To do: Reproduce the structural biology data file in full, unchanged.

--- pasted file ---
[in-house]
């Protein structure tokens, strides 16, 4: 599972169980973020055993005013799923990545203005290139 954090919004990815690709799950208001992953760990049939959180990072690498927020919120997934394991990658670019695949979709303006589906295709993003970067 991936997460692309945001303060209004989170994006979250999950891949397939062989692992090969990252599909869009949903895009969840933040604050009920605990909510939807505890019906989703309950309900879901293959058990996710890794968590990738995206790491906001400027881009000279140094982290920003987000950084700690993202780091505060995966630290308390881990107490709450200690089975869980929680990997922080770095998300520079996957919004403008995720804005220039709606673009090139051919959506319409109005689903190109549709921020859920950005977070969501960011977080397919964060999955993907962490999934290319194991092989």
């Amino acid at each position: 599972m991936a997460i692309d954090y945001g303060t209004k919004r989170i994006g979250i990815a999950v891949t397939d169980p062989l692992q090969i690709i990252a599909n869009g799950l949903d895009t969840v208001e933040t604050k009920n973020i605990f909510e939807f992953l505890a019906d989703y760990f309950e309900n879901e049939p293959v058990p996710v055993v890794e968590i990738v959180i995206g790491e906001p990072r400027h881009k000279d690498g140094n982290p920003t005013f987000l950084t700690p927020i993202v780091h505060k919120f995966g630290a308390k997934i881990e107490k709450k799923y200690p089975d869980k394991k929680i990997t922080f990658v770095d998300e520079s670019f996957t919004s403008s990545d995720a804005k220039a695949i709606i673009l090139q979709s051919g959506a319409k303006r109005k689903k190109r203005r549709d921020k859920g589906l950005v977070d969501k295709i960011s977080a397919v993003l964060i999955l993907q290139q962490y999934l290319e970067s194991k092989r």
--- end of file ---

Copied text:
[in-house]
């Protein structure tokens, strides 16, 4: 599972169980973020055993005013799923990545203005290139 954090919004990815690709799950208001992953760990049939959180990072690498927020919120997934394991990658670019695949979709303006589906295709993003970067 991936997460692309945001303060209004989170994006979250999950891949397939062989692992090969990252599909869009949903895009969840933040604050009920605990909510939807505890019906989703309950309900879901293959058990996710890794968590990738995206790491906001400027881009000279140094982290920003987000950084700690993202780091505060995966630290308390881990107490709450200690089975869980929680990997922080770095998300520079996957919004403008995720804005220039709606673009090139051919959506319409109005689903190109549709921020859920950005977070969501960011977080397919964060999955993907962490999934290319194991092989």
């Amino acid at each position: 599972m991936a997460i692309d954090y945001g303060t209004k919004r989170i994006g979250i990815a999950v891949t397939d169980p062989l692992q090969i690709i990252a599909n869009g799950l949903d895009t969840v208001e933040t604050k009920n973020i605990f909510e939807f992953l505890a019906d989703y760990f309950e309900n879901e049939p293959v058990p996710v055993v890794e968590i990738v959180i995206g790491e906001p990072r400027h881009k000279d690498g140094n982290p920003t005013f987000l950084t700690p927020i993202v780091h505060k919120f995966g630290a308390k997934i881990e107490k709450k799923y200690p089975d869980k394991k929680i990997t922080f990658v770095d998300e520079s670019f996957t919004s403008s990545d995720a804005k220039a695949i709606i673009l090139q979709s051919g959506a319409k303006r109005k689903k190109r203005r549709d921020k859920g589906l950005v977070d969501k295709i960011s977080a397919v993003l964060i999955l993907q290139q962490y999934l290319e970067s194991k092989r």